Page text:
“It was very stressful for everyone in our family,” she said. “There were shift changes and nobody seemed to care about our son. And they wanted me to sign something that meant they weren’t going to deal with his pain. At the end, we were practically at war with the hospital.”
Gates noted the hospice program is limited to working with children who are judged by medical professionals to have a life expectancy of six months or less, and where parents agree to forgo life-prolonging treatment.
Often, parents are understandably unwilling to relinquish treatments for kids. The death of a child is so unthinkable that painful treatment may continue even when medical professionals know that it is fruitless. That’s why Berg said the new health reform bill signed into law by President Barack Obama should help parents. Starting in 2013, children enrolled in Medicaid or the Children’s Health Insurance Program may receive both hospice and curative care.
Berg said there are misconceptions about hospice care, and some people believe it means not feeding a patient or denying all medical care.
Nothing could be further from the truth, she said.
If a child improves during hospice care — which sometimes happens because childhood illnesses are more difficult to predict — the child returns to a regular medical program.
“With Ashley, we had hoped that she would progress more normally than doctors predicted,” Judy Himel said. “Sometimes they’re wrong. But in Ashley’s case, they weren’t.”
Using Ashley and the Himels as an example, Berg pointed out that doctors and nurses are available 24-7 to help with issues that arise from pain, infections or feeding. No longer is there a need for agonizing trips to the emergency room that scare Ashley and force Bill Himel to miss work.
The hospice team coordinates with nursing Ashley receives through Medicaid. Social workers and chaplains help the family cope with stress and grief, and offer counseling that can continue after Ashley’s death. When the family must travel Ashley is kept under medical supervision at the Adelson Hospice in-patient center.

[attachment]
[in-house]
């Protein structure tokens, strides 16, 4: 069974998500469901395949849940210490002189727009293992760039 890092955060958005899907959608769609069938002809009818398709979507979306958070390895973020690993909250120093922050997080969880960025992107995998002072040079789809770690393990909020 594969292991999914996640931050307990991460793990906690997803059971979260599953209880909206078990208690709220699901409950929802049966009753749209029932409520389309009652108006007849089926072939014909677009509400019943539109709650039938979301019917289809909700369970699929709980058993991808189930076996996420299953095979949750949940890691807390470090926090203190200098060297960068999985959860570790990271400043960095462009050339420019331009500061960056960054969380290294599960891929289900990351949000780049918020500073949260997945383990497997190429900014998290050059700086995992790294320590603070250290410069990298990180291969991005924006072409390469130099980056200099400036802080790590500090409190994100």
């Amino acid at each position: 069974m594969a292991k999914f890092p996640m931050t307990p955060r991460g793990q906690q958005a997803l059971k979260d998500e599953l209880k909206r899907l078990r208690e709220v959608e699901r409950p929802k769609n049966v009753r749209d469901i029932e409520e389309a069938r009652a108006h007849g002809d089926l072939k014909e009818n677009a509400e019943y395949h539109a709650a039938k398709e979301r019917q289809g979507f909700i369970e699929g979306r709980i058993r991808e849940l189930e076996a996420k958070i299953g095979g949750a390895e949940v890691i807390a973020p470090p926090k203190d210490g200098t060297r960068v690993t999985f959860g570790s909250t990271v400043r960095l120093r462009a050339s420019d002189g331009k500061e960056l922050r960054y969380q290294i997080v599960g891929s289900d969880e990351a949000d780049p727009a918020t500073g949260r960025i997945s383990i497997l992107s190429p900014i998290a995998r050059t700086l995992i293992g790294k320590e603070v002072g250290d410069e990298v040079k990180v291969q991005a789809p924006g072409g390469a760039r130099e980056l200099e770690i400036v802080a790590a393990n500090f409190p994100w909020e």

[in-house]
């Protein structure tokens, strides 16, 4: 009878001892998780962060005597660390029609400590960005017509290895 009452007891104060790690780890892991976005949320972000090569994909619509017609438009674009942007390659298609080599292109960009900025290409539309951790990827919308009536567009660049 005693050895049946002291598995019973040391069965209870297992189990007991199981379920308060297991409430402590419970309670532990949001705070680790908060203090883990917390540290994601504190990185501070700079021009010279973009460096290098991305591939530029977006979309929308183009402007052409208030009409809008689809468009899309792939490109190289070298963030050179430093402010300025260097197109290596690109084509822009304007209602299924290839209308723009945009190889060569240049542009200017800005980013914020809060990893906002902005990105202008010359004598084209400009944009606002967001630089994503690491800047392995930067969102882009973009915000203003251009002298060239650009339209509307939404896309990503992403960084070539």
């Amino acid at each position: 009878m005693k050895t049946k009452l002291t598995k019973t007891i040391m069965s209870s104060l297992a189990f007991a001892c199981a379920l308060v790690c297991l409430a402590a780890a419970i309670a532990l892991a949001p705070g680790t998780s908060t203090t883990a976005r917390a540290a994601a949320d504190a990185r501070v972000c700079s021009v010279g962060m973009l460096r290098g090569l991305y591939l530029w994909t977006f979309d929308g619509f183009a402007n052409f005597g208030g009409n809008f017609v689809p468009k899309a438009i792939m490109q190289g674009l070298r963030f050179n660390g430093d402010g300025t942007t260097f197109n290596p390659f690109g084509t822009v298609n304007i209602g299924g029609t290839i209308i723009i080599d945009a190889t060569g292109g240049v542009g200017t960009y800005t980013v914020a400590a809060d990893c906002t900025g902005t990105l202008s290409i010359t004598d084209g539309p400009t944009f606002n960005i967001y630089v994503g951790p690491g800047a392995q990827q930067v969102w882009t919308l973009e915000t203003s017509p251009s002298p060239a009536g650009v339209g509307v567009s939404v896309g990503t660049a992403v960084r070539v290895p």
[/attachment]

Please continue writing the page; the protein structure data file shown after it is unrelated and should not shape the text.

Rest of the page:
Gates said the seizures have so weakened Ashley that she will soon face cardiac or respiratory failure. The Himels appropriately decided against heroic medical intervention for those conditions, Gates said, because her condition is not reversible.
“She is in a persistent vegetative state,” Gates said. “She’ll never be able to do anything other then keep her eyes open. She’ll never get better or walk or talk. Most children in her condition pass away within six to 36 months. The Himels don’t want to see her go through any more pain.”
Among medical and social service professionals, the Himels are known for embracing some of the most challenging, medically fragile children in Nevada’s foster care system, about 30 girls and boys in all. They’ve helped them through open-heart surgeries and grave illnesses. Their adoption of Brittany Bergeron, paralyzed in 2003 after her spine was severed in a brutal knife attack, drew public attention.
The parents of four boys, they never planned on fostering special needs children.
It all began, Bill Himel said, because his wife wanted a girl. When they couldn’t adopt through local agencies, they turned to foster care, eventually adopting Tammy when she was 4.
“Then we got a call asking if we would take a special needs child,” Bill Himel said. “We said OK because it seemed like the right thing to do. Nobody wanted to help these kids. But if anybody would have told me that we would have ended up with six at one time, I would have said they were crazy.”
The Himels acknowledge their work has taken an emotional and physical toll.
Judy Himel, 60, needs two artificial knees; carrying children to the bathtub wore hers out.
“To have a child that you love die — it’s hard,” said Bill Himel, 61.
After Ashley dies, the couple plans to devote more time to spoiling their grandchildren. They wish the day will come when all parents are spared the death of a dying child.
But until that day comes, they pray that moms and dads will consider pediatric hospice.
“It’s too hard to go through it all alone,” Judy Himel said. “When you can have people spare your child from unnecessary suffering, you find that somehow you can bear your own suffering.”
Contact reporter Paul Harasim at
firstname.lastname@example.org or 702-387-2908.